However, EGAT action move against its vision. Since 2013 electricity generation from clean energy (non-hydro) compound annual growth rate is -27.4%. Clean energy share is in fact shrinking in absolute term from 5,938 million kWh in 2013 to 3,128 in 2015. Moreover, number of Clean Development Mechanisms (CDM) project power plants drops from 8 to 4 projects in 2015[10].

4

The decision faced by EGAT is tough. It is now time for the company to “walk the talk”. The company vision is certainly in the right direction with clear sustainable objective, however, can EGAT stay true to its goal given a rise in pressure to be power generation leader in Thailand and the need to diversify from existing hydropower to mitigate the risk in climate change?
In 2015, the new version of AEDP[11] was launched with the target of 30%[12] final energy from renewable energy sources by 2036. The revised plan place emphasis on solar and wind energy.

(793 words)

 

Source: http://www.renewableenergy-asia.com/Portals/0/seminar/Presentation/04-Overview%20of%20Alternative%20Energy%20Development%20Plan%20(AEDP%202015).pdf

 

[1] “EGAT Annual Report 2015.” Electricity Generating Authority of Thailand. EGAT, Jan. 2016. Web. 4 Nov. 2016. http://www.egat.co.th/en/images/annual-report/2015/egat-annual-eng-2015.pdf

[2] “Thai Flood 2011.” World Bank. World Bank, 2011. Web. 4 Nov. 2016. http://documents.worldbank.org/curated/en/677841468335414861/pdf/698220WP0v10P106011020120Box370022B.pdf

[3] “Floods: Blame the Weather, Not Humans.” Bangkokpost. Bangkokpost, 3 Nov. 2011. Web. 4 Nov. 2016. http://www.bangkokpost.com/learning/learning-news/264569/floods-blame-the-weather-not-humans

[4] “EGAT Annual Report 2015.” Electricity Generating Authority of Thailand. EGAT, Jan. 2016. Web. 4 Nov. 2016. http://www.egat.co.th/en/images/annual-report/2015/egat-annual-eng-2015.pdf

[5] “EGAT Operation in 2015 and Direction in 2016.” Electricity Generating Authority of Thailand. EGAT, n.d. Web. 4 Nov. 2016. http://www.egat.co.th/en/index.php?option=com_content&view=article&id=303&Itemid=146

[6] “EGAT Annual Report 2015.” Electricity Generating Authority of Thailand. EGAT, Jan. 2016. Web. 4 Nov. 2016. http://www.egat.co.th/en/images/annual-report/2015/egat-annual-eng-2015.pdf

[7] Andrade, Eurídice M., et al. “Sensitivity of Hydropower Performance to Climate Change: A Case Study of a Brazilian Company.” African Journal of Business Management, vol. 6, no. 32, 2012., pp. 9250-9259doi:http://dx.doi.org.ezp-prod1.hul.harvard.edu/10.5897/AJBM11.2695.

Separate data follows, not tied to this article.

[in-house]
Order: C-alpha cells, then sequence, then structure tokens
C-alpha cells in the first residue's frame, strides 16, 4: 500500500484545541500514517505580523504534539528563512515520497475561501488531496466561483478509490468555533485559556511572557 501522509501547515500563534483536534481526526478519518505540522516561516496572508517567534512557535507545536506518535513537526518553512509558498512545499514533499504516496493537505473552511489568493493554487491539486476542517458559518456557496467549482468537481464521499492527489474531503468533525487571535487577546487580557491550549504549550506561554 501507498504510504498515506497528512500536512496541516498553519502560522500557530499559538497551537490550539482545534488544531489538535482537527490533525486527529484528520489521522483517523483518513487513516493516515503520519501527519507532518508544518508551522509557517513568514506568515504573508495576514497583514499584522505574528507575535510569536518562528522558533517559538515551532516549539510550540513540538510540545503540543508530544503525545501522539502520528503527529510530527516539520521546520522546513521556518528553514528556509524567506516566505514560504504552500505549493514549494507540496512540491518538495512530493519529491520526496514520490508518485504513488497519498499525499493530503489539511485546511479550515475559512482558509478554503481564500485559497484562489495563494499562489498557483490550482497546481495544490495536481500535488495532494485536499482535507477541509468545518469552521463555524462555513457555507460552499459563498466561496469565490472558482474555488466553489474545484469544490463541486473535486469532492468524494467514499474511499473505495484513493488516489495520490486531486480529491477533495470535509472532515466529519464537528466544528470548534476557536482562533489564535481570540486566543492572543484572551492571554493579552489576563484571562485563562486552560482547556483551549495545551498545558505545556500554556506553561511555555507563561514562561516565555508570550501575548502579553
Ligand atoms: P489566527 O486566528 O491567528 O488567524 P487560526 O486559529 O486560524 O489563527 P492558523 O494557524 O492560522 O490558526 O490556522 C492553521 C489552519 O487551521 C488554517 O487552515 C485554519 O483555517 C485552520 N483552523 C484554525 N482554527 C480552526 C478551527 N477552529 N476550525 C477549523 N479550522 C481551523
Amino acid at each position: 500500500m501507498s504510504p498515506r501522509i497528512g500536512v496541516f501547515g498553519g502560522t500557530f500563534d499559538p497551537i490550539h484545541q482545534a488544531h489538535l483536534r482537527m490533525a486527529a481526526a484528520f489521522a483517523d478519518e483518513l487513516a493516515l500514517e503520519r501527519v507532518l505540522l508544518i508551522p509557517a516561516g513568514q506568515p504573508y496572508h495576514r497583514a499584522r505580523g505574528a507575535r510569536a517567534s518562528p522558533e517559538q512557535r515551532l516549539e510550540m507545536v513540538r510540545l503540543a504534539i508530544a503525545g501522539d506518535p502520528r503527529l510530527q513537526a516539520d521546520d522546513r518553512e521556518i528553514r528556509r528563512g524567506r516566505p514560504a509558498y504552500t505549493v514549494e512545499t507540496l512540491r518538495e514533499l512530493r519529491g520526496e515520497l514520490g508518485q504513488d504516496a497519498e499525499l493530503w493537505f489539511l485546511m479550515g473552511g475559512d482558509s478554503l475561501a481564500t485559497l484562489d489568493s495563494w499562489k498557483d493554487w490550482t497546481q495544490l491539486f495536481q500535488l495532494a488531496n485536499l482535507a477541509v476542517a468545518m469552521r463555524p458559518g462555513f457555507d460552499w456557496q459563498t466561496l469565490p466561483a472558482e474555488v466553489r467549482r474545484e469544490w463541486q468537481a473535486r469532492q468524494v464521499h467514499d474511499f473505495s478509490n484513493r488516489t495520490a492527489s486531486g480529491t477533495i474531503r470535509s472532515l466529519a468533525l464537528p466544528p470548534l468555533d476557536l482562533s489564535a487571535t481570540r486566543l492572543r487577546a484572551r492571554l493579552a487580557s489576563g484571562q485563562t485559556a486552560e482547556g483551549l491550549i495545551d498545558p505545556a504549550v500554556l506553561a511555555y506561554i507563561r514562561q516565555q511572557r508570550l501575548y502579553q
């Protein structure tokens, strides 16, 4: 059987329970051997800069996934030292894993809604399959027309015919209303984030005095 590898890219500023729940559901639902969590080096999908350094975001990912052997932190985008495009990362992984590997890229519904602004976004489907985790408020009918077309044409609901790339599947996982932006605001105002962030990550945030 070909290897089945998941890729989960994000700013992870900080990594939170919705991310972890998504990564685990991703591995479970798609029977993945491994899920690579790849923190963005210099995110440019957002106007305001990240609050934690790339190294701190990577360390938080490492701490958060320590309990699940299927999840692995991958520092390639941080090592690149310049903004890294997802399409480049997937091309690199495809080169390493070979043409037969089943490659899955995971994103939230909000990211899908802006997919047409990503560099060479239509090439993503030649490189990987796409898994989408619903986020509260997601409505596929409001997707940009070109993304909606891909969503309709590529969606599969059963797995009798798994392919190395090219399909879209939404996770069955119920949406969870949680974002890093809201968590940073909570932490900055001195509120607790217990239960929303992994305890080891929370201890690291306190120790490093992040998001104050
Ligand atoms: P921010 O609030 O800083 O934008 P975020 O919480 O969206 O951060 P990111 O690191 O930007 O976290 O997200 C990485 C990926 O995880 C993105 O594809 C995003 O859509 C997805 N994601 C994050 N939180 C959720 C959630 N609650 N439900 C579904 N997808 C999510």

[8] “Energy Industry Act 2007.” Enegy Regulatory Commission. ERC, n.d. Web. 4 Nov. 2016. http://www.erc.or.th/ERCWeb2/Upload/Document/Enery%20Act%20(unoffical%20Translation%202012)%20FINAL.pdf

[9] “The 10-Year Alternative Energy Development Plan …” N.p., n.d. Web. 4 Nov. 2016. http://weben.dede.go.th/webmax/content/10-year-alternative-energy-development-plan

[10] “EGAT Sustainability Report.” Electricity Generating Authority of Thailand. EGAT, 2015. Web. 4 Nov. 2016. http://www.egat.co.th/en/images/sustainable-dev/csr-report/Sustainability-Report-2015-EGAT-EN.pdf

[11] “Alternative Energy Development Plan (AEDP) 2015.” Renewableenergy-asia. Ministry of Energy Thailand, 2015. Web. 4 Nov. 2016. http://www.renewableenergy-asia.com/Portals/0/seminar/Presentation/04-Overview%20of%20Alternative%20Energy%20Development%20Plan%20(AEDP%202015).pdf

[12] “Thailand Electricity Security Assessment 2016.” International Energy Agency. IEA, n.d. Web. 4 Nov. 2016. https://www.iea.org/publications/freepublications/publication/Partner_Country_Series_Thailand_Electricity_Security_2016_.pdf

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5 thoughts on “Negative impact of climate change on EGAT used of renewable energy.

  1. Very interesting writeup! Just to add to everything that you have said, this report (http://www.egat.co.th/en/images/about-egat/PDP2015_Eng.pdf) states the AEDP is also planning to focus on waste, biomass, and biogas power generation as alternative sources of renewable energy. This report says that about 3000 MW of power could be generated from such sources. Another interesting source of power mentioned in this report was Cassava, which could be used to produce about 1500 MW of power. There are many sources available for EGAT, it will be very interesting to see which approach they end up choosing.